"(4) If it will not "inevitably serve" as a feeder to his law practice, and
"(5) It is not conducted in or from a lawyer's law office, except in cases where the volume of the law practice and business is so small that separate quarters for either is not economically feasible and where, even in such cases, there is no indication on the shingle, office, door, letterhead or otherwise that the lawyer engages in any activity therein except the practice of law.
"It is not necessarily a violation of the Canons for a practicing lawyer to engage in such a business activity. The Committee is of the further opinion that the real estate brokerage business can qualify under these present criteria..."
This Committee agrees with the Committee on Professional Ethics of the American Bar Association in establishing the aforesaid standards of conduct for practicing attorneys engaging in collateral businesses and determines that, on the conditions stipulated, the requesting attorney may act as an agent for the corporation in soliciting personal management contracts from professional athletes. It is the opinion of this Committee that soliciting personal management contracts from professional athletes is basically the same as soliciting contracts of any other type on behalf of a principal, and that requirements 1, 2 and 4 in informal decision No. 775, supra, have been satisfied in the present situation. In addition, the factual conditions stipulated in the request would appear to meet the requirements of conditions 3 and 5 more than adequately.
Nevertheless, it should be pointed out that, in a business involving the solicitation of contracts of any type, the solicitor may be asked by the customer to interpret the conditions and requirements of the contract. Thus, in this factual situation, the athlete is quite likely to ask the attorney's advice as to the legal meaning of the terms of the agreement he is about to sign, thereby presenting the possibility of a conflict of interest between the corporation and the athlete. Such conflicts are violative of [former] canon 6 of the Canons of Professional Ethics of the American Bar Association which provides, in part:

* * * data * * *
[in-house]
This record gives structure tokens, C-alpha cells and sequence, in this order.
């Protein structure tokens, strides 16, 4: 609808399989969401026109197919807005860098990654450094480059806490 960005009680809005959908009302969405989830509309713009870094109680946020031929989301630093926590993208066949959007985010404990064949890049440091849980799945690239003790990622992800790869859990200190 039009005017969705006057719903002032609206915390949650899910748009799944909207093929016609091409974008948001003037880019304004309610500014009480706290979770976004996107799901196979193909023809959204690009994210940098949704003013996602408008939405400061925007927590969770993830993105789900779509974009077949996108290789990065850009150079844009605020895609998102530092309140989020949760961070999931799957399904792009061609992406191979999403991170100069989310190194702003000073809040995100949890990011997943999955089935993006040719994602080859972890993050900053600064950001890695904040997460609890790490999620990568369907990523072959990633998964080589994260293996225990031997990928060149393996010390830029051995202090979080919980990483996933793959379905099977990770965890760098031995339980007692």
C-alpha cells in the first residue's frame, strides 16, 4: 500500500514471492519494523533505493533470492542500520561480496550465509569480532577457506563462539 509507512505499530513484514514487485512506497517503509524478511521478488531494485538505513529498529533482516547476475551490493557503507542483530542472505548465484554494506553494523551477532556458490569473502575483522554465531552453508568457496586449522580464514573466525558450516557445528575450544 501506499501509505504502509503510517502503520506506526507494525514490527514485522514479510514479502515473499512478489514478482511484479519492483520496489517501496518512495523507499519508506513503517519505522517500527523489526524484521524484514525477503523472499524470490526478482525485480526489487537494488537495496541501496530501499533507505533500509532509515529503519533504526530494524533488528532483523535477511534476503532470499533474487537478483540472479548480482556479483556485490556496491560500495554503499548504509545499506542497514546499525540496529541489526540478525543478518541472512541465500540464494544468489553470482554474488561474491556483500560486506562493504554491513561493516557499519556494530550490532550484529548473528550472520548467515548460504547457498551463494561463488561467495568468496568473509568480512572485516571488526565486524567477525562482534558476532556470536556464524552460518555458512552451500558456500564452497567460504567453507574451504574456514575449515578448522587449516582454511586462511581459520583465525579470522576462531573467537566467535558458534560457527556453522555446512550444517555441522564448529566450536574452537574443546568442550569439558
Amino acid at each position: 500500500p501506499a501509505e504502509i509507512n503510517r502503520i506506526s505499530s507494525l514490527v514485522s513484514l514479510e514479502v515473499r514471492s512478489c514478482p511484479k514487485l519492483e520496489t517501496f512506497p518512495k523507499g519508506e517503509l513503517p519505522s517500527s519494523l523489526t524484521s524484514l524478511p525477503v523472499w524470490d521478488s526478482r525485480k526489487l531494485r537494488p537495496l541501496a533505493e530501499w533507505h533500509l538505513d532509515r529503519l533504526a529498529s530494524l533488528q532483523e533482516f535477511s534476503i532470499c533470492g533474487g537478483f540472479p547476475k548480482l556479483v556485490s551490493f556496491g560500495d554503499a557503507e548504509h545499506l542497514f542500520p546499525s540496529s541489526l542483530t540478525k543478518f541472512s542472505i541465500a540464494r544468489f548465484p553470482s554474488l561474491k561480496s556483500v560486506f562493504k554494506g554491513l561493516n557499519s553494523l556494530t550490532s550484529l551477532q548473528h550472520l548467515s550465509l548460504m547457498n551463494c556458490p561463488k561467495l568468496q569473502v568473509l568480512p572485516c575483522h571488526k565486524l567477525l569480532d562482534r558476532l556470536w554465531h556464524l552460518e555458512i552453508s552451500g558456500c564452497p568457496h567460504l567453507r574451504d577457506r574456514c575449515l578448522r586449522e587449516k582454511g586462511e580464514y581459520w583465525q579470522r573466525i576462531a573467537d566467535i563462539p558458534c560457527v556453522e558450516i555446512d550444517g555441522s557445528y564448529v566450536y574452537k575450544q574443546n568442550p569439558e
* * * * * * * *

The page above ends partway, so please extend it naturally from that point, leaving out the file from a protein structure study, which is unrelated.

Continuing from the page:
"It is unprofessional to represent conflicting interests, except by express consent of all concerned given after a full disclosure of the facts. Within the meaning of this canon, a lawyer represents conflicting interest when, in behalf of one client, it is his duty to contend for that which duty to another client requires him to oppose."
In this regard, the Supreme Court of California, in Libarian v. State Bar (1944) 25 Cal.2d 314 [153 P.2d 739], has established the rule that:
"One who is licensed to practice as an attorney in this state must conform to the professional standards in whatever capacity he may be acting in a particular matter. (Jacobs v. State Bar 219 Cal. 59 [25 P.2d 401].)"
The requesting attorney here has stipulated that he will not render legal advice to the athletes or to the corporation or its clients, and it is the opinion of the Committee that these conditions must be scrupulously observed to avoid conflict with [former] canon 6 of the Canons of Professional Ethics of the American Bar Association.
The Committee is also concerned that the facts herein indicate that the corporation, in carrying out its functions of conducting contract negotiations and working out tax devices for the athletes, may be approaching the area of unauthorized practice of law. For example, the corporation may not itself employ and pay attorneys to render legal services to its clients, although it would be proper for the corporation, acting as the clients' agent, to employ attorneys whose fees are fixed and paid by the clients themselves. (People v. Merchants Protective Corp. (1922) 189 Cal. 531; Drinker, Legal Ethics (1953) at p. 180.)
The Committee does not have before it sufficient facts to determine the propriety of the corporation's relation to its clients. However, the Committee would admonish the corporation to take care not to extend its activities beyond permissible limits and the attorney to take care not to aid the corporation in any improper extension which would cause him to violate rule 3 of the Rules of Professional Conduct of the State Bar and [former] canon 47 of the [former] Canons of Professional Ethics of the American Bar Association.
This opinion is issued by the Standing Committee on Professional Responsibility and Conduct of The State Bar of California. It is advisory only. It is not binding upon the courts, The State Bar of California, its Board of Governors, any persons or tribunals charged with regulatory responsibilities, or any member of the State Bar.
1 [PUBLISHER'S NOTE: A complete revision of the Rules of Professional Conduct was approved by the Supreme Court effective January 1, 1975. (See (1975) 14 Cal.3d Rules 1 and "Cross Reference of Present Rules of Professional Conduct to Former Rules of Professional Conduct," in Part III.D.)]